Walking Honolulu

 

 

Honolulu may be the capital of a tropical paradise, but everyone needs a break from palm-shaded sun-kissed sand and surf from time to time (no, really). The solution? Take a walking tour. Here are three options to get you out and about, sampling the food, architecture and history of a unique Pacific city.


Food Tour

The recently launched Aloha Food Tour is a great way to dodge a visit to the huge Ala Moana shopping mall if you’re not a fan of shopping. You can leave your travelling partners to their retail therapy and join the tour instead. In the streets north of the mall, I join guide Ryan Conching for a journey through the interesting eateries of this diverse neighbourhood.

Starting from a popular brunch spot which serves waffles made from the local root vegetable taro, we visit a local restaurant to try shoyu chicken, a delicious Hawaiian marinated dish involving garlic and ginger. Then it’s Japanese grilled food at a tiny place in a curved brick building with a few aluminium-topped tables. A classic bar offers the chance to eat loco moco, a hefty dish invented in the 1940s for hungry surfers. It’s white rice topped with a hamburger pattie, gravy and two eggs over-easy. At Ryan’s urging I add the bar’s hot sauce, made from pineapple, papaya and chilli. It’s excellent. The next bite is small but weird – it’s a spam musubi, basically a snack-sized piece of Spam wrapped by seaweed to a chunk of sticky rice.

There’s no escaping Spam in the Pacific, but it is surprisingly tasty. We end the tour with shaved ice, another Hawaiian favourite. The ice, heaped in a bowl over ice cream, is flavoured with syrups from the conventional to the unusual. I try it with Pog (passionfruit/orange/guava) syrup and the enchantingly named Li Hing Mui, derived from pulverised dried plum. It’s a perfect dish for a humid day.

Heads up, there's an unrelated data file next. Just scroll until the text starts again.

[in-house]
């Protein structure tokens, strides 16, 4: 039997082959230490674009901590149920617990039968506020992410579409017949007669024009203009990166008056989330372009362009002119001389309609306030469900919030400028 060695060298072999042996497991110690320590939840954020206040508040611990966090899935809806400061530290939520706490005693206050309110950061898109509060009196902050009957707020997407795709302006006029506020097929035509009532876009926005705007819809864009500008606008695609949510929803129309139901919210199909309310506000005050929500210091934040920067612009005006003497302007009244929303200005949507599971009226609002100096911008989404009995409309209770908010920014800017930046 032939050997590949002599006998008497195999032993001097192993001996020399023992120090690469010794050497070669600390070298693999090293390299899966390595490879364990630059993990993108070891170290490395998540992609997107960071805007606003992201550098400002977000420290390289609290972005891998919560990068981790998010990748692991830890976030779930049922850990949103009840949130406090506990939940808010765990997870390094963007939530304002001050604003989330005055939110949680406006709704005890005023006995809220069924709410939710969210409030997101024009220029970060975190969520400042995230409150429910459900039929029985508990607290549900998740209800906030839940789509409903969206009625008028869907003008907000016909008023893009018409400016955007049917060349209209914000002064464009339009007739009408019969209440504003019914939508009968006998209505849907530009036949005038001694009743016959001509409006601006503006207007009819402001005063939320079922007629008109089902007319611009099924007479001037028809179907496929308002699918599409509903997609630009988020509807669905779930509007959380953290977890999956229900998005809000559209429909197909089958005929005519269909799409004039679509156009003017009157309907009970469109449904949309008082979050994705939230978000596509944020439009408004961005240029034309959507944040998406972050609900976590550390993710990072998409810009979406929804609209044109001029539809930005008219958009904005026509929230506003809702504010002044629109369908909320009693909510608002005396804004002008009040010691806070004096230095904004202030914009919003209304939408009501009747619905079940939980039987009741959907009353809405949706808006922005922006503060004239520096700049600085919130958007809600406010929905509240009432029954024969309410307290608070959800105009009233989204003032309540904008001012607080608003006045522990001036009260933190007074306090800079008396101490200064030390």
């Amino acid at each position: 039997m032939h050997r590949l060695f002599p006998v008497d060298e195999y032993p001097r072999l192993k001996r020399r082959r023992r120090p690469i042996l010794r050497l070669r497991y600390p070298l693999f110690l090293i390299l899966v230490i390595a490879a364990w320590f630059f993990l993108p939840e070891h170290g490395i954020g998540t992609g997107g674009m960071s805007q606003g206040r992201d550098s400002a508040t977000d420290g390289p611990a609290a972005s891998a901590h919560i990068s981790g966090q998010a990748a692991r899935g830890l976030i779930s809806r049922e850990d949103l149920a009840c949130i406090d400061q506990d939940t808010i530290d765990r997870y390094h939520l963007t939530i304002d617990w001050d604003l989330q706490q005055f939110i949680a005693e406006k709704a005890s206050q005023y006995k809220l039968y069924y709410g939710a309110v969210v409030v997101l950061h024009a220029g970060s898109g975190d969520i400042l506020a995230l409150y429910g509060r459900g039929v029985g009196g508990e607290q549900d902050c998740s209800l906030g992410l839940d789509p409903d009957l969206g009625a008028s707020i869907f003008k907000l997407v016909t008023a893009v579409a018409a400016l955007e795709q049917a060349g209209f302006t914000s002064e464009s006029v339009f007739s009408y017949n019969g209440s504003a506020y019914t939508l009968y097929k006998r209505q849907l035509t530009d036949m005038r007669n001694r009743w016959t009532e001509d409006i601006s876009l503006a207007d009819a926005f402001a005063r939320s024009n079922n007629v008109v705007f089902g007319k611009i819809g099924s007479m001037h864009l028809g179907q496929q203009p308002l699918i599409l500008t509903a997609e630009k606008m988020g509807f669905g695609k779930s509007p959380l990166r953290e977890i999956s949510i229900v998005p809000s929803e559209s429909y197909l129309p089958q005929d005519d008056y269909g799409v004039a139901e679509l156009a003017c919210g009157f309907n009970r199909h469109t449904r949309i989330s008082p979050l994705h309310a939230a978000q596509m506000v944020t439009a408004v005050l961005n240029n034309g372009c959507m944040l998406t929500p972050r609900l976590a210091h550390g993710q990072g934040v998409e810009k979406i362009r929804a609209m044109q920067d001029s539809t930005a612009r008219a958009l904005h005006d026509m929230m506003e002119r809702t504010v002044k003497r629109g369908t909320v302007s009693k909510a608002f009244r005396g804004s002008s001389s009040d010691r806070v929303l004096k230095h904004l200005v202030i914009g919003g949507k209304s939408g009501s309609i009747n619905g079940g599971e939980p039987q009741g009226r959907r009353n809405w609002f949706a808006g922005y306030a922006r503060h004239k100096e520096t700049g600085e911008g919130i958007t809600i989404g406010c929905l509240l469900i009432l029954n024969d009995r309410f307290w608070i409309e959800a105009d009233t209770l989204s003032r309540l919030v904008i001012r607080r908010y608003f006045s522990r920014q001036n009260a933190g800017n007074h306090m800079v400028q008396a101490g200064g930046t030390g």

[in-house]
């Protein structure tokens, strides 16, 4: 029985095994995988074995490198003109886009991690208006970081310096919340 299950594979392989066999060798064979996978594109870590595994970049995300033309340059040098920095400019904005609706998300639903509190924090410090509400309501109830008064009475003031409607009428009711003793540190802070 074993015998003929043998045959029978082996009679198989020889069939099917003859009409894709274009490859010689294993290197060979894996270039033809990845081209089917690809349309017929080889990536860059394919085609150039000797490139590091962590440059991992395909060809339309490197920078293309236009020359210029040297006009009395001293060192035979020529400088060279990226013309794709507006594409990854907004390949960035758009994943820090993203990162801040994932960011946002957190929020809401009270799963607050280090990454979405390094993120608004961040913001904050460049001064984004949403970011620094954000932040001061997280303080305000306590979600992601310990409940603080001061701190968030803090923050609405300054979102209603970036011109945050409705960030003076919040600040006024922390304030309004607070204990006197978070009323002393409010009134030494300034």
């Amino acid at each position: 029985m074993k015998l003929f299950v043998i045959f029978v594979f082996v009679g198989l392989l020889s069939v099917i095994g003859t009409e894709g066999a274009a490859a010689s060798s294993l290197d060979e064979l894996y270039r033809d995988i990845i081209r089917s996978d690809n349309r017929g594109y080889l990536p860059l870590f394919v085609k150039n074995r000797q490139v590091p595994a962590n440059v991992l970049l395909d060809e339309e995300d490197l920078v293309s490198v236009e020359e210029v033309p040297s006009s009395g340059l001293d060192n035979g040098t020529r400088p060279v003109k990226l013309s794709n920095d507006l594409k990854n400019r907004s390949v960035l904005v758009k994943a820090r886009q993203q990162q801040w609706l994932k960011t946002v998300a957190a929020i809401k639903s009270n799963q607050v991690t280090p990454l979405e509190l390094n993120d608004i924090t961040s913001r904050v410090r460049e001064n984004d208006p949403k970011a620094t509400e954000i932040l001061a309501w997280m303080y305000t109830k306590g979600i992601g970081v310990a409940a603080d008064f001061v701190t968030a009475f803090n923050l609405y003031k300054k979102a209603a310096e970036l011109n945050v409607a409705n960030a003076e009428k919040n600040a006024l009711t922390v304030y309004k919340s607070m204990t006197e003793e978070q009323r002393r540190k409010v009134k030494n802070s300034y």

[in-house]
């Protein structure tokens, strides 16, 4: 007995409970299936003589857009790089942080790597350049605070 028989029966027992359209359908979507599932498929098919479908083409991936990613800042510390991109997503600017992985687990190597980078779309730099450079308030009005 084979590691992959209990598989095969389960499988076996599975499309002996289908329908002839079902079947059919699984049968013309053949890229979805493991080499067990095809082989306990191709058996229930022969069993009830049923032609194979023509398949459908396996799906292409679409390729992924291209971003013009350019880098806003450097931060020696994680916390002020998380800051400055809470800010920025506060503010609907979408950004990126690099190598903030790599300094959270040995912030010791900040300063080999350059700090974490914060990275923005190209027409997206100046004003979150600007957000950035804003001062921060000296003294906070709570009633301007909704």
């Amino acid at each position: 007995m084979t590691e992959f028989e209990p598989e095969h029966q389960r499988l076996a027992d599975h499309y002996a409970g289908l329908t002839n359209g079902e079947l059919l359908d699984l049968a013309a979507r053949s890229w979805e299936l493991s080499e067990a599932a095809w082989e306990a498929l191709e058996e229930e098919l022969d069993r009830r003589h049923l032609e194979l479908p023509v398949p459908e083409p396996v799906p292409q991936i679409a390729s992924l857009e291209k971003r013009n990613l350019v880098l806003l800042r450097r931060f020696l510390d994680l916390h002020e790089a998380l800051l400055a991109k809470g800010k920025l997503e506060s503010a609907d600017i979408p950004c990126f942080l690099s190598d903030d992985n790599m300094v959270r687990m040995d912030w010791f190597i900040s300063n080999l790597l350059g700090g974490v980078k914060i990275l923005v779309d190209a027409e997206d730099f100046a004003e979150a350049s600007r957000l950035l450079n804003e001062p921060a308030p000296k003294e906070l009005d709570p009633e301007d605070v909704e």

Tour $75, book via alohafoodtours.com.

Architecture Tour.

Each Saturday the American Institute of Architects runs a tour through the city’s historic downtown area, an attractive repository of architecture from the 19th century onwards. Highlights include the Iolani Palace, once the home of Hawaii’s monarchs and the only former royal palace on US soil; grand civic buildings constructed in a Spanish revival style; old churches; a royal tomb; and the hyper-modernist State Capitol with legislative chambers in the shape of volcanoes.

Tour $10, book via aiahonolulu.org.

History Tour

Waikiki seems all about the here and now, a dining and shopping hub with a beautiful beach attached. But there are historic secrets beneath the sand and concrete. Visit waikikihistorictrail.com to download the Waikiki Historic Trail’s free PDF and map, or follow the trail online. From Kalakaua Park to the Dule Kahanamoku Lagoon, its 23 stops tell tales of temples, taro plantations, fishing grounds, local myths, Hawaiian monarchs, military installations and historic hotels.

It’s a fascinating insight into Waikiki’s often overlooked past. When you’re finished, grab a bite from the all-day breakfast menu at Goofy (1831 Ala Moana Blvd), a nearby upstairs café imitating the humble beach shacks of the good old days. I recommend the Eggs Benedict with taro muffins, purple Okinawan potatoes and fresh kale. Not historic, but tasty.



Tim Richards travelled courtesy of Hawaii Tourism and the Oahu Visitors Bureau.

 

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